Passwords aren't just a problem for adults

A new report shows that while kids may know better, they're not great at passwords either.

Erin Carson Former Senior Writer
Erin Carson covered internet culture, online dating and the weird ways tech and science are changing your life.
Expertise Erin has been a tech reporter for almost 10 years. Her reporting has taken her from the Johnson Space Center to San Diego Comic-Con's famous Hall H. Credentials
  • She has a master's degree in journalism from Syracuse University.
Erin Carson

Researchers surveyed kids about their password habits. 


Though you might assume children are the most tech-savvy generation out there, it turns out there's an area where they're just as behind as adults: passwords.

National Institute of Standards and Technology released research on Wednesday showing that even though kids are taught best practices for creating passwords, they're not following them. 

NIST surveyed more than 1,500 children, ages 8 to 18, and found that, for example, 87% of high schoolers use the same password for everything. Depending on age group (45% of high schoolers versus 23% of elementary school kids), many share passwords with friends. Researchers suggested that those surveyed don't see password sharing as risky behavior, but rather a matter of building friendships and trust.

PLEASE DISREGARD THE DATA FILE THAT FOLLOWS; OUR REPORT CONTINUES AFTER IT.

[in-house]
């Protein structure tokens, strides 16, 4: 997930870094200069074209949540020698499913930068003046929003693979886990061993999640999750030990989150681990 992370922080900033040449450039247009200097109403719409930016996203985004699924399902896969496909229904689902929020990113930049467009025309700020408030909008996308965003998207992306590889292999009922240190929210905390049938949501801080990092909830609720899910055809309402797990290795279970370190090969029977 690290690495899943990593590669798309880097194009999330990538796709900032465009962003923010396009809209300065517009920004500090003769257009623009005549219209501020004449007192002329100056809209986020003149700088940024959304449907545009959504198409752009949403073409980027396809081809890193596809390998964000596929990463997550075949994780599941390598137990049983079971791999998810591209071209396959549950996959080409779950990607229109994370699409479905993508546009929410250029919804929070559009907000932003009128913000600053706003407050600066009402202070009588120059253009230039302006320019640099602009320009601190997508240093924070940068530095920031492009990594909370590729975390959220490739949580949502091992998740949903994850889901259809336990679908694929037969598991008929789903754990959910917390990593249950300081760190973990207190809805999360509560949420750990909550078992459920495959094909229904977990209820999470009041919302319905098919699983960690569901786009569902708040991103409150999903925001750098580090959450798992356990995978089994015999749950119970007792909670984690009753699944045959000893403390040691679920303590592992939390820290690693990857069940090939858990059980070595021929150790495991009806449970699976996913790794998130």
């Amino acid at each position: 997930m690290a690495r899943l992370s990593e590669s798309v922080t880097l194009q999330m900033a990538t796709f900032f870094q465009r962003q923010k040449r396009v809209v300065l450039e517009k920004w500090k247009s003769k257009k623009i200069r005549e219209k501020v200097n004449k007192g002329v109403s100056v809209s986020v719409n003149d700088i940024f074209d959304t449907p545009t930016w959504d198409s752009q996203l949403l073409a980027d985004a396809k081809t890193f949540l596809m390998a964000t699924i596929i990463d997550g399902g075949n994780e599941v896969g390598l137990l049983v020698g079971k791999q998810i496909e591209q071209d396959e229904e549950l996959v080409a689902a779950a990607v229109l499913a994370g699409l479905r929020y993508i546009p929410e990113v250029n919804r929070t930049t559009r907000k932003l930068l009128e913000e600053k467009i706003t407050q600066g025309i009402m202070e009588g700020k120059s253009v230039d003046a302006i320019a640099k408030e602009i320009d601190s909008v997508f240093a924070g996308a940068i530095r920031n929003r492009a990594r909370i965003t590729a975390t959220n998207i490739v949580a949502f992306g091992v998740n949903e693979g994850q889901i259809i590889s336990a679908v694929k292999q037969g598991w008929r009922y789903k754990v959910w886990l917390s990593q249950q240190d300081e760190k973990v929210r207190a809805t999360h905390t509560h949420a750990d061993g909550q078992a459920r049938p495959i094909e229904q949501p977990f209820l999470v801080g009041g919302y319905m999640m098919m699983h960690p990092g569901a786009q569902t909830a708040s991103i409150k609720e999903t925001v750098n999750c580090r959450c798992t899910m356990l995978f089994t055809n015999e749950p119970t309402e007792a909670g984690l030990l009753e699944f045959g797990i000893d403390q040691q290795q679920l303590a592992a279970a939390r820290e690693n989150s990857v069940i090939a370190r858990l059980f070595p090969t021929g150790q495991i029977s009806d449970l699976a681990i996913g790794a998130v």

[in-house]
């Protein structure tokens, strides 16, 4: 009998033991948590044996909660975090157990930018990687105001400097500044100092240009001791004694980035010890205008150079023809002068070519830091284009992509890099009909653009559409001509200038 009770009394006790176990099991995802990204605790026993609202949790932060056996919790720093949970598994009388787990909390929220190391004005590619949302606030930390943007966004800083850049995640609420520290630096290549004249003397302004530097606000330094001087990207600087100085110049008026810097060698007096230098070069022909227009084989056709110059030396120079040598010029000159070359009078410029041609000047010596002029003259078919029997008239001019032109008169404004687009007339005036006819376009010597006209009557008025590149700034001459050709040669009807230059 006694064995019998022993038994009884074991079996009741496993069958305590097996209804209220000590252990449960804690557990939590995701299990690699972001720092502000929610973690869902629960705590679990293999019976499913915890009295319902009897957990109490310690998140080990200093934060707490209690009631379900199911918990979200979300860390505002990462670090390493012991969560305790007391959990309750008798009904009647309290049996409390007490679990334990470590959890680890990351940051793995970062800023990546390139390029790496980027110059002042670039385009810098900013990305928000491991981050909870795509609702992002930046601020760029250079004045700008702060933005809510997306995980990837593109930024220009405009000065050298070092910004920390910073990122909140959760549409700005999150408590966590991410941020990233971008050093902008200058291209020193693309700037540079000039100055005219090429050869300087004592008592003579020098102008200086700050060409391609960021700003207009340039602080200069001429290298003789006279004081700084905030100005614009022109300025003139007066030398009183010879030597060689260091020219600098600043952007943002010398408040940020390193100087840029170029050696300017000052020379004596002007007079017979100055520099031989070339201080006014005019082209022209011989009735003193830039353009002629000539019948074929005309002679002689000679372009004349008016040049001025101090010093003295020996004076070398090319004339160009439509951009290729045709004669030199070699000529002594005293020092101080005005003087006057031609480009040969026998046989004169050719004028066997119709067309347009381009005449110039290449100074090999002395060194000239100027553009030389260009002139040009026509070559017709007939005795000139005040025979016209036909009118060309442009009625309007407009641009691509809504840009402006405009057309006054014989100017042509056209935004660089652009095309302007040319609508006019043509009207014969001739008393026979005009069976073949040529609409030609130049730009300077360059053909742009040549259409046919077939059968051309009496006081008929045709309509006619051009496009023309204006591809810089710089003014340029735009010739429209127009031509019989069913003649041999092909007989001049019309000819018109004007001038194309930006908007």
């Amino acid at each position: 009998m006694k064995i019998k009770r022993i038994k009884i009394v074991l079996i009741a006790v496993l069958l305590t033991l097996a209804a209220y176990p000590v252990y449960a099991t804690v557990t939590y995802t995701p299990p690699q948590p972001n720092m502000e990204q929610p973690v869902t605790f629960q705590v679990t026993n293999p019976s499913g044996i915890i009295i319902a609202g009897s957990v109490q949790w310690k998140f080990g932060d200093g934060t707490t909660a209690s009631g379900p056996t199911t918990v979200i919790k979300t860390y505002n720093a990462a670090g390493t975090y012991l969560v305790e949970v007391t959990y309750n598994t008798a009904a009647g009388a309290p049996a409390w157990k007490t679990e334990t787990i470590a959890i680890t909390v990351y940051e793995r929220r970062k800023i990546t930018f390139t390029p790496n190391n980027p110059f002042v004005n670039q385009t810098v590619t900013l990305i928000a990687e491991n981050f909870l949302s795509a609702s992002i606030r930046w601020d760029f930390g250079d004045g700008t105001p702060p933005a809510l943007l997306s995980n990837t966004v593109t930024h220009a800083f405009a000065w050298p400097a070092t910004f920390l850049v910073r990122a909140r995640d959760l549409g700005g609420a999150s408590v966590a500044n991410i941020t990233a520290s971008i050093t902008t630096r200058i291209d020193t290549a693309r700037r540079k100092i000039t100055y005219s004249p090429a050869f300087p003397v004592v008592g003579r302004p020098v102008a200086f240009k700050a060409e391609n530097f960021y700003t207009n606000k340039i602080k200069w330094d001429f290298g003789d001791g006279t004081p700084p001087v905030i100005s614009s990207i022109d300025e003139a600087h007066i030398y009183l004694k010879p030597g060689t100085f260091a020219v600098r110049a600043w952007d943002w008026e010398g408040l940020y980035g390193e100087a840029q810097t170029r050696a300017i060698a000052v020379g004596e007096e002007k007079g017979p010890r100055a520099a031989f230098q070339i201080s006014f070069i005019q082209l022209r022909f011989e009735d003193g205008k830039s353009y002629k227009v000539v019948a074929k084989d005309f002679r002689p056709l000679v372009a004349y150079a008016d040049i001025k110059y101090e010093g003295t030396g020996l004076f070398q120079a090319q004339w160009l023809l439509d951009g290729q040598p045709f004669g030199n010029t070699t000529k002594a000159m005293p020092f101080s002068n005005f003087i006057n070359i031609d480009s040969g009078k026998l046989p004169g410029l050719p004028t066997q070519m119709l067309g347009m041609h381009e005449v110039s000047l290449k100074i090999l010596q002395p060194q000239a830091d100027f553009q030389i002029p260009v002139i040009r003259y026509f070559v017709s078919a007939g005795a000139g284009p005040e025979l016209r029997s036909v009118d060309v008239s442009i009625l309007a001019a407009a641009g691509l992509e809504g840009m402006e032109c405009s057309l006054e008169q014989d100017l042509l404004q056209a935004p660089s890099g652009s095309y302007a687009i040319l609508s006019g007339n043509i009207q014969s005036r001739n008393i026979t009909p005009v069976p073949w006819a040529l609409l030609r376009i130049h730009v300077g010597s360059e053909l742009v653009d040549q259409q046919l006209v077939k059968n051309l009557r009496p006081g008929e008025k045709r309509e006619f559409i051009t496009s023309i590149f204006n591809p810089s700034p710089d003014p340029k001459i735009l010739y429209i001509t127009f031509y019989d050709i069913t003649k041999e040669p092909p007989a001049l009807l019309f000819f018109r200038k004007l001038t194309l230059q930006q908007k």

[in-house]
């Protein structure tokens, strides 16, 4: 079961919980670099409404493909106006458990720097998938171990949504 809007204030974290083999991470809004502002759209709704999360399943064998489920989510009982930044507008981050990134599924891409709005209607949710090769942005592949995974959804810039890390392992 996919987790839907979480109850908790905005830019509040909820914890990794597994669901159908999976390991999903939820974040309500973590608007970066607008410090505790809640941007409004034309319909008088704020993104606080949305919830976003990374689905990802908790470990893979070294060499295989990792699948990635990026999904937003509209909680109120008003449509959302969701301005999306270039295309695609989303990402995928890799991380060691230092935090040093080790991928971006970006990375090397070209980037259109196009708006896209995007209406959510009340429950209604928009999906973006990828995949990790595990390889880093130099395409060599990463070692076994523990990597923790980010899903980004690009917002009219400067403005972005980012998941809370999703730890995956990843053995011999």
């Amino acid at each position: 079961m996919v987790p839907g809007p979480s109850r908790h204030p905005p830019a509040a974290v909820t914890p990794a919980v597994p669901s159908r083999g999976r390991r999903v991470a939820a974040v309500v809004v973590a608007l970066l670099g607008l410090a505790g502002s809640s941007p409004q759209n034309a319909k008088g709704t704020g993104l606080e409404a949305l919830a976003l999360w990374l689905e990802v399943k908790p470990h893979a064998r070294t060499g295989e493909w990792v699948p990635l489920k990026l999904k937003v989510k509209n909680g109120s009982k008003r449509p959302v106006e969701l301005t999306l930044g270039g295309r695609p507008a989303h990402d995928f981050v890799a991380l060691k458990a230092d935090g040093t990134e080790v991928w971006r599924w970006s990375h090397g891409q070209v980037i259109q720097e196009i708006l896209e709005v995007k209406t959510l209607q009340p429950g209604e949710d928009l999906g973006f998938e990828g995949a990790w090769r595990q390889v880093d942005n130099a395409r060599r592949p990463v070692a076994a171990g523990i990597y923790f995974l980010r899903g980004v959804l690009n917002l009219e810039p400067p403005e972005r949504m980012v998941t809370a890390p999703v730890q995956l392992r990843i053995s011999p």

"The end goal of this research is to better support children and provide recommendations that can be used to provide guidance to them, parents and educators," NIST researcher Yee-Yin Choong said in a statement. 

The research did find that as kids got older, their passwords got more complex, going from examples like "yellow" in elementary school to "dancingdinosaursavrwhoop164"in high school. The research also showed that kids get help with their passwords from family members.

"Families play a central role in establishing best practices and ... parents affect kids' behavior with passwords," NIST said.